I would try harder and harder to stave off depression, improving diet and fitness, making sure I got out and about and tried to generally enjoy life. It just seemed that this mountain of negativity was always right in front of me and it became insurmountable. Eventually it would take just one day where everything had gone wrong and that was it, back to buying some tobacco and deciding I would just go out for a walk and smoke two or three, just to get my head straight and then throw them away and get back on with it. Once I had done that though, it became the next day or maybe a couple of days later, and I'd end up doing the same thing and before I knew it I was back to smoking.
It was then when I realised that my nicotine gum wasn't helping.
If nicotine withdrawal was making me depressed, then all I was doing was making that process longer by taking nicotine gum. Chewing the gum gave my brain nicotine so that it continued to expect and crave it. As it wasn't giving me the same amount of nicotine as I would take from smoking, I was therefore continuing to experience withdrawal. As I kept chewing the gum, all I achieved was to be in a permanent state of withdrawal, therefore a permanent state of depression. The continued depression eventually lead me back to smoking.
The only conclusion I could make of this was if I was going to achieve success at all with quitting smoking then I needed to get the nicotine out of my body as quickly as possible and as far away from the idea of smoking as I could I needed to make that depression period as small as possible as I knew my resolve can only last for so long against withdrawing.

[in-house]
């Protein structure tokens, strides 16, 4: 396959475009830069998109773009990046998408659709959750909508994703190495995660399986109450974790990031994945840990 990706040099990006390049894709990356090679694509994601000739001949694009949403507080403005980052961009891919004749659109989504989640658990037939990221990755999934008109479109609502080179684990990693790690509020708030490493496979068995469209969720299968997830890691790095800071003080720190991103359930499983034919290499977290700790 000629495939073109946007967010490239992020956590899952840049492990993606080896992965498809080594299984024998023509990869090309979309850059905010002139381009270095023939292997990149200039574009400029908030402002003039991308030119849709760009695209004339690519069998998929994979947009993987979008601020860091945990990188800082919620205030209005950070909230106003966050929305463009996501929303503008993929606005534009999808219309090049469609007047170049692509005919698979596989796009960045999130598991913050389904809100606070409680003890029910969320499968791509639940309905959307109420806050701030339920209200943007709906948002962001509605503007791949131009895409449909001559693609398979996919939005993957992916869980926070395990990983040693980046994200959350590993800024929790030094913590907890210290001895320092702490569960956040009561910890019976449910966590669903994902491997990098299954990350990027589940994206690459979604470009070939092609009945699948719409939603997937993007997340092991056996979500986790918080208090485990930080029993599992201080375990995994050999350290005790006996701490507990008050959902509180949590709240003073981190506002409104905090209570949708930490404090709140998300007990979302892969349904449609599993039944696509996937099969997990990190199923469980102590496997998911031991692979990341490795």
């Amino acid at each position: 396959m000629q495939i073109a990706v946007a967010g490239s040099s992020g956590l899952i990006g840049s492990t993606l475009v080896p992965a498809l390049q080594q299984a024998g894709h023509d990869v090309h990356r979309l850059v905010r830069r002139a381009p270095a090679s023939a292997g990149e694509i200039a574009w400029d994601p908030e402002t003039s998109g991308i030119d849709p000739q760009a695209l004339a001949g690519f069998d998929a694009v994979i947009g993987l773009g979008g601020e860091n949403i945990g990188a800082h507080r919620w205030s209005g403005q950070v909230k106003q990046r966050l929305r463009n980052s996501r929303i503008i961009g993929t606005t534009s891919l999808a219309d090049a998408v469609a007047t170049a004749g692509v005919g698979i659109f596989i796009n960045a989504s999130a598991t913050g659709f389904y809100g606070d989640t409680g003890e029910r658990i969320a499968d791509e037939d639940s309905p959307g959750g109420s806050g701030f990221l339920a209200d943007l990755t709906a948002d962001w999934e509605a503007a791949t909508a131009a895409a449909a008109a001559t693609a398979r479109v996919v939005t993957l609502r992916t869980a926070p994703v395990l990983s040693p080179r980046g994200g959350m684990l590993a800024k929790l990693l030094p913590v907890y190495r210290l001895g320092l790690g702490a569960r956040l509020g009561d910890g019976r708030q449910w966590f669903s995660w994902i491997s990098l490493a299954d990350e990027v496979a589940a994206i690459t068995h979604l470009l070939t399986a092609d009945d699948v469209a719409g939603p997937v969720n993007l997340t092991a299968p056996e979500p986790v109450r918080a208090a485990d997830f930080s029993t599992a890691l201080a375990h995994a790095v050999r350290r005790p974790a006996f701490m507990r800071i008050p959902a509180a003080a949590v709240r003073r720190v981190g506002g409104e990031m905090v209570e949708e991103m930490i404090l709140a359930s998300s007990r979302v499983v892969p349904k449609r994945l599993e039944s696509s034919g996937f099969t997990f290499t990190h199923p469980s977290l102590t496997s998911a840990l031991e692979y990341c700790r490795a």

This leads me to my latest attempt. I'm seventeen weeks in and feeling great. Most people would consider themselves “cured” by now but I won't let my guard down for one minute. Right at the start of this attempt I decided to go cold turkey, no nicotine gum, no NRT of any kind. Yes I felt depressed as part of the process of withdrawing but that pretty much lifted by 8 weeks at best and hasn't returned. After the eight weeks I was able to turn my back on smoking and put all that negativity all under one roof and leave it behind me.
I feel like my head is in a really good place right now and very positive for a smoke free future. Christmas Eve was my last cigarette. I want to get to Christmas Eve this year and celebrate one year smoke free.
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Just as a side note I did have a load of links to some really good YouTube documentaries about how the tobacco industry manipulated the social consciousness in order to further it's own success against the odds of legislation. These have been removed.
These links were to the documentary "The Tobacco Industry". Described as: A history of the tobacco industry's lies and scams. From the US in 1953 to Africa today, the controversy between individual responsibility and corporate greed is portrayed in a lucid, undaunted manner.
From scientific frauds to working with organized crime, tobacco companies show their hidden agenda more clearly than ever in this theatrically released documentary.
More than three years of investigating all over the world has allowed Nadia Collot to decipher the attitudes of an industry that, in spite of many prevention campaigns still expands its power at the cost of public health. Three aspects of industry
They were removed because: "Copyright infringement" and the YouTube user terminated because: "WiseUpWorld has been terminated because we (YouTube) received multiple third-party claims of copyright infringement regarding material the user posted."
For reference purposes the YouTube urls were:
I'm going to look into this and provide an update and hopefully repost the videos if they exist.